NEW YORK -- Jacoby Ellsbury and the Yankees are across the finish line. The outfielder officially completed a seven-year, $153 million contract with the club on Saturday, cashing in his Red Sox for a fresh set of pinstripes.
The Yankees have scheduled a news conference for Friday at Yankee Stadium to formally introduce Ellsbury. The contract includes an option for the 2021 season that could raise the total value of the agreement to $169 million.
A dynamic top-of-the-order hitter who is also rated as one of the best defensive center fielders in the game, Ellsbury promises to improve an outfield alignment that was already quite strong with Brett Gardner's range.
"I think it gives you tremendous defense in your outfield, where these guys are going to cover a lot of ground," Yankees manager Joe Girardi said. "They both can put a lot of pressure on a pitcher when they're on the basepaths, and their ability to go from first to third or first to home on a number of base hits."
Ellsbury agreed to the contract on Tuesday, traveling from his Arizona home to New York for a physical. His addition was one of the earliest strikes of a busy week for the Yankees that also included deals with catcher Brian McCann, pitcher Hiroki Kuroda and infielder Kelly Johnson, as well as a reported deal with outfielder Carlos Beltran.
"Ells is a great person," former Red Sox manager Bobby Valentine said. "He has a great smile that lights up a room when he comes in. His talent is extraordinary. He never really was at 100 percent when I had him a couple years ago, but he always wanted to go out there. When he's healthy, he just does everything."
Ellsbury's contract exceeds the $142 million deal that Carl Crawford inked with the Red Sox back in December 2010, which agent Scott Boras was considering to be a benchmark for the speedy outfielder.
The signing figures to return Gardner to left field, but the Yankees will also listen to trade overtures that might fill their other needs, particularly with Friday's departure of second baseman Robinson Cano to the Mariners. Ichiro Suzuki and Vernon Wells are also on the Yankees' roster bubble.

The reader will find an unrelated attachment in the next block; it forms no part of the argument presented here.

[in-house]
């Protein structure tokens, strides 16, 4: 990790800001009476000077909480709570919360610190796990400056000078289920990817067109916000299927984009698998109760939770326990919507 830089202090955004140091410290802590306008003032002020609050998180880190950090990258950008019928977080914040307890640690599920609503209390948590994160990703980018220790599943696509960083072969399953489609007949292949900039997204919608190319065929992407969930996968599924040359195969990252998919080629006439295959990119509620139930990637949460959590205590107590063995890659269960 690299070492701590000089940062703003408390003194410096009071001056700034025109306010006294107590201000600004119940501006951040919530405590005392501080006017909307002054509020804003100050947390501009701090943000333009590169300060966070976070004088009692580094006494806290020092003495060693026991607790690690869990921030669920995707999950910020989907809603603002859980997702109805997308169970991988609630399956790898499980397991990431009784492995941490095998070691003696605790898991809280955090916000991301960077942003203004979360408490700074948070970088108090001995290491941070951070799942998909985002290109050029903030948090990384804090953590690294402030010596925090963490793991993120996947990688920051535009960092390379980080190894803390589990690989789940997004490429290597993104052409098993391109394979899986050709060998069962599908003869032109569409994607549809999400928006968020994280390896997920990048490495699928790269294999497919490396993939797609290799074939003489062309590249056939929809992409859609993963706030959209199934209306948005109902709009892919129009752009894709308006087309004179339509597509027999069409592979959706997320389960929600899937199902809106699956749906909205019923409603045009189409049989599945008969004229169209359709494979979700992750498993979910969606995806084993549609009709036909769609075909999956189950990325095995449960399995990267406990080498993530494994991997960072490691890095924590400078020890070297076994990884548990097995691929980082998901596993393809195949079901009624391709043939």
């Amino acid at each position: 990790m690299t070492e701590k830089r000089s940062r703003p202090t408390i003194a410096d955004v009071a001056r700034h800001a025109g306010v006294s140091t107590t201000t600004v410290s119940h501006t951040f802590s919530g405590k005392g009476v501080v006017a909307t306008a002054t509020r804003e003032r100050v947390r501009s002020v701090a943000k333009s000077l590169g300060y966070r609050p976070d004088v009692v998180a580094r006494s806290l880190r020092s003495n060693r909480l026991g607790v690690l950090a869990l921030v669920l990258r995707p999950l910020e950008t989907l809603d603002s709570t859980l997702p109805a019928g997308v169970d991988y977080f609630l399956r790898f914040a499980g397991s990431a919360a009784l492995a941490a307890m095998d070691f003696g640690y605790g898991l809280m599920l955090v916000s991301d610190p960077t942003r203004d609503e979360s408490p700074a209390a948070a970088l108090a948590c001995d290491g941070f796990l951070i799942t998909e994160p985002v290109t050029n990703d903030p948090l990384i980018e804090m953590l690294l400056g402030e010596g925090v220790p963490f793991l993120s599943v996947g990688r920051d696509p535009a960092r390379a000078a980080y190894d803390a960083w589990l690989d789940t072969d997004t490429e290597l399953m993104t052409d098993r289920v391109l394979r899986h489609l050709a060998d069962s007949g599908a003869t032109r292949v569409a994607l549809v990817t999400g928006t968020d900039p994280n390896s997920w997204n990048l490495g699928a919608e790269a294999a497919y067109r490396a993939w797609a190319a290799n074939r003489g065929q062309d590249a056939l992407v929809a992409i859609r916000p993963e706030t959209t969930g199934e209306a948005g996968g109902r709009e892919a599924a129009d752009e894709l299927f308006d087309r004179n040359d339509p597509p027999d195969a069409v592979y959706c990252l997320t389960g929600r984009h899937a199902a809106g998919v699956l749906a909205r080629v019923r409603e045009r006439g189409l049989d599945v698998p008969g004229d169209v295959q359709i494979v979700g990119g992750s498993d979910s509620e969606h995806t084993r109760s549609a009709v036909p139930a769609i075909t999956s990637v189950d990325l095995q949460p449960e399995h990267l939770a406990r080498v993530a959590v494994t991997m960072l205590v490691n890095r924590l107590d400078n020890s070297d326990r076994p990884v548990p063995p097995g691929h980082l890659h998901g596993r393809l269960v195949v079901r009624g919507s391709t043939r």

A .297 lifetime hitter, Ellsbury batted .298 with nine home runs, 53 RBIs and a Major League-leading 52 stolen bases in 134 games for Boston last season.
He is two years removed from a terrific 2011 campaign in which he batted .321 with a career-high 32 home runs and 105 RBIs, earning his only All-Star selection and a Gold Glove Award in center field.
"We think Jacoby's home run total will probably rise a little bit playing in this park compared to Fenway," Girardi said.
The Yankees and Boras spoke conceptually about Ellsbury at the General Managers Meetings last month in Orlando, Fla., setting the stage for talks to come. The Yanks' initial target was Beltran, but they backed away when it became clear it would take a three-year commitment to secure the 37-year-old's services.
Cano's departure freed up a considerable amount of the budget, and the Yankees found that they were able to squeeze both Ellsbury and Beltran into the picture in the end.
The left-handed-hitting Ellsbury spent his seven-year big league career with the Red Sox, ending his time in Boston by celebrating the club's World Series title this past October before following a path forged in free agency years ago by Johnny Damon.
"The good thing is Jacoby brought two World Series championships to Boston, and he's a heck of a player," Damon said. "It just seems like he's finding a way to stay healthy, and he's going to be awesome for New York. Unfortunately for Boston fans, this is kind of what happens sometimes."
Bryan Hoch is a reporter for MLB.com.